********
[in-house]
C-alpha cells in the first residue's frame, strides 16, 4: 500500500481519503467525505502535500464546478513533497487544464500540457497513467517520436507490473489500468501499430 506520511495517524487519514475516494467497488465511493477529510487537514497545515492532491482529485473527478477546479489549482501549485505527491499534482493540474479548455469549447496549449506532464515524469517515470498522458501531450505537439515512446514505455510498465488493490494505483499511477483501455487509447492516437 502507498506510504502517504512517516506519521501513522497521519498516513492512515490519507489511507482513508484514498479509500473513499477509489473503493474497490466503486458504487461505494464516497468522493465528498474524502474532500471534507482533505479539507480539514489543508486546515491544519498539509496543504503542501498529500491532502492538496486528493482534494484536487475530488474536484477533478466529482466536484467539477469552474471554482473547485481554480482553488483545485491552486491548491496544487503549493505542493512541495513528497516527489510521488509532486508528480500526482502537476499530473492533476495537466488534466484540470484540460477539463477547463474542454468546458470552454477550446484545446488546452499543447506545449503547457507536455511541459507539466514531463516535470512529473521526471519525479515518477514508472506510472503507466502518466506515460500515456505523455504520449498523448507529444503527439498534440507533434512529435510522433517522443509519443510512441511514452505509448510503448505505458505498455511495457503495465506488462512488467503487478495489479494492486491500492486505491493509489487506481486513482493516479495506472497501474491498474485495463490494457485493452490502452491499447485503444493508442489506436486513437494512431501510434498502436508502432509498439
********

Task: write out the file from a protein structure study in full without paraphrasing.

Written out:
[in-house]
C-alpha cells in the first residue's frame, strides 16, 4: 500500500481519503467525505502535500464546478513533497487544464500540457497513467517520436507490473489500468501499430 506520511495517524487519514475516494467497488465511493477529510487537514497545515492532491482529485473527478477546479489549482501549485505527491499534482493540474479548455469549447496549449506532464515524469517515470498522458501531450505537439515512446514505455510498465488493490494505483499511477483501455487509447492516437 502507498506510504502517504512517516506519521501513522497521519498516513492512515490519507489511507482513508484514498479509500473513499477509489473503493474497490466503486458504487461505494464516497468522493465528498474524502474532500471534507482533505479539507480539514489543508486546515491544519498539509496543504503542501498529500491532502492538496486528493482534494484536487475530488474536484477533478466529482466536484467539477469552474471554482473547485481554480482553488483545485491552486491548491496544487503549493505542493512541495513528497516527489510521488509532486508528480500526482502537476499530473492533476495537466488534466484540470484540460477539463477547463474542454468546458470552454477550446484545446488546452499543447506545449503547457507536455511541459507539466514531463516535470512529473521526471519525479515518477514508472506510472503507466502518466506515460500515456505523455504520449498523448507529444503527439498534440507533434512529435510522433517522443509519443510512441511514452505509448510503448505505458505498455511495457503495465506488462512488467503487478495489479494492486491500492486505491493509489487506481486513482493516479495506472497501474491498474485495463490494457485493452490502452491499447485503444493508442489506436486513437494512431501510434498502436508502432509498439